This power may be invoked and exercised by the President, but it must be emphasized that this power is limited to the declaration of a national emergency. The actual exercise the power to take over private companies requires the prior grant by Congress. The provisions of Section 17, Article XII must be read together with the provisions of Section 23(2), Article VI [for more discussion on the interplay of these provisions, see: Emergency Powers of the President]. For the Covid-19 crisis, the government requested the passage of a law from Congress, pursuant to the latter’s power under the Constitution

In times of war or other national emergency, the Congress may, by law, authorize the President, for a limited period and subject to such restrictions as it may prescribe, to exercise powers necessary and proper to carry out a declared national policy. Unless sooner withdrawn by resolution of the Congress, such powers shall cease upon the next adjournment thereof. [Section 23 (2), Article VI (The Legislative Department)]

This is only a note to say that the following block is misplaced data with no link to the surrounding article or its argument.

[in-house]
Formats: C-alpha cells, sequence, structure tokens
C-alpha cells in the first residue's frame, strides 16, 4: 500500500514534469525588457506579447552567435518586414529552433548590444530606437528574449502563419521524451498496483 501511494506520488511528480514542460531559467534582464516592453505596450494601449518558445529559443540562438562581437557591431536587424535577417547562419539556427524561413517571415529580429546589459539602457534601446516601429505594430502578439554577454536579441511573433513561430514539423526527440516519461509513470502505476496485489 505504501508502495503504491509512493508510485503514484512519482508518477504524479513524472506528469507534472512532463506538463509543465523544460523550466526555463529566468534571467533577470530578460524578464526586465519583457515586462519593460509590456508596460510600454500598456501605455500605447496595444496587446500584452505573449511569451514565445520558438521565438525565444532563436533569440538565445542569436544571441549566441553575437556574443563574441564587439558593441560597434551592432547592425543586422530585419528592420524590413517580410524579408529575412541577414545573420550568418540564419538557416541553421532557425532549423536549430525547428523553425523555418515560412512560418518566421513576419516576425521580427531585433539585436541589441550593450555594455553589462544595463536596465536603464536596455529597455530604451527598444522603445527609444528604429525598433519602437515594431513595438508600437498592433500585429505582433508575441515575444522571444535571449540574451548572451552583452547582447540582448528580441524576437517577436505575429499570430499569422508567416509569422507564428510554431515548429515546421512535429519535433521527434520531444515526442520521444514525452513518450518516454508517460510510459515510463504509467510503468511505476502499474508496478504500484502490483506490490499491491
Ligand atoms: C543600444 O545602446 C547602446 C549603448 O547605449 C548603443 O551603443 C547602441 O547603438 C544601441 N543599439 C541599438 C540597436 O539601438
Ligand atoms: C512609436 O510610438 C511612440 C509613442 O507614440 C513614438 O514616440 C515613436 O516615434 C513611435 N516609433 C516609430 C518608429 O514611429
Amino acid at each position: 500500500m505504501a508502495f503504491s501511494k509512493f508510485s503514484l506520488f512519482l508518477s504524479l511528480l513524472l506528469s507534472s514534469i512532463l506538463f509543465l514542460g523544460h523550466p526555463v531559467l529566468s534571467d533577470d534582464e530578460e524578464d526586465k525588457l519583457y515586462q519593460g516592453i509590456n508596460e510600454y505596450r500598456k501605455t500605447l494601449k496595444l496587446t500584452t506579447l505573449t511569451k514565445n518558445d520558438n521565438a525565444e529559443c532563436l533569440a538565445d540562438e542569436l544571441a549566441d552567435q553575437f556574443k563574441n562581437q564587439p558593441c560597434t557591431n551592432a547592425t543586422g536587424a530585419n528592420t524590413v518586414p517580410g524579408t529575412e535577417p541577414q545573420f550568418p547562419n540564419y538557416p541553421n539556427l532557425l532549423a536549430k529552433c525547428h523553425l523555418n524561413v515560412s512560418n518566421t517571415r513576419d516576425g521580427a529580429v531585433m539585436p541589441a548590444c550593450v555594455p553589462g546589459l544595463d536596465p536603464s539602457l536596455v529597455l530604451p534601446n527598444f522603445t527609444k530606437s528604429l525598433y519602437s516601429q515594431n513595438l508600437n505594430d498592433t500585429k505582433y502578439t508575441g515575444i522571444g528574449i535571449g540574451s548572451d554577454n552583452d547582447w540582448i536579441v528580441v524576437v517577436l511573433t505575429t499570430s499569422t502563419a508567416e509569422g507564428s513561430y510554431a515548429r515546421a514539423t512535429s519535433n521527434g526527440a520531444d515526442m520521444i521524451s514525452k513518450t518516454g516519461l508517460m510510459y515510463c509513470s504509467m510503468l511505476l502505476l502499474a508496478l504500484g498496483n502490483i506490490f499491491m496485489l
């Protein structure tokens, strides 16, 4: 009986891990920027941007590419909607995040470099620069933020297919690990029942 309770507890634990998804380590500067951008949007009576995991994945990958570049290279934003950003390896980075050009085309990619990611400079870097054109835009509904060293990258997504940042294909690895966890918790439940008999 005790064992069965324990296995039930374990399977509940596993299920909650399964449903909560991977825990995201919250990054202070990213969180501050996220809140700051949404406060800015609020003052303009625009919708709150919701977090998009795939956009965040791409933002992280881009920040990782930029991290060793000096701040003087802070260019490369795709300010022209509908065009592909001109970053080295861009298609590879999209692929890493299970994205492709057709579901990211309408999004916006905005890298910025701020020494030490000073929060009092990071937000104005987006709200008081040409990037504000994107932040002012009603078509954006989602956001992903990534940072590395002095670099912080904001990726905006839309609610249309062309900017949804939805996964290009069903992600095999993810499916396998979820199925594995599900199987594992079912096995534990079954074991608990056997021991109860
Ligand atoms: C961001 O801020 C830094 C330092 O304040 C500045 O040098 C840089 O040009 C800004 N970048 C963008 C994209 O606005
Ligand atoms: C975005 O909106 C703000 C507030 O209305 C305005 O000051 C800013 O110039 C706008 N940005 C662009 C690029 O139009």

The last two provisions are part of the “police power” of the State, which is separate from the power of eminent domain. The payment of just compensation to the owner of a private property or business is required in eminent domain, but not in police power. However, considering the trend of mingling police power and eminent domain, there is always an issue whether the “take over” or “taking” requires the payment of just compensation. 

[See: Full List of Emergency Powers Granted to the President under the Bayanihan to Heal As One Act (Republic Act No. 11469)]

According to the Philippine Supreme Court, there is compensable taking when the following conditions concur: (1) the expropriator must enter a private property; (2) the entry must be for more than a momentary period; (3) the entry must be under warrant or color of legal authority; (4) the property must be devoted to public use or otherwise informally appropriated or injuriously affected; and (5) the utilization of the property for public use must be in such a way as to oust the owner and deprive him of beneficial enjoyment of the property.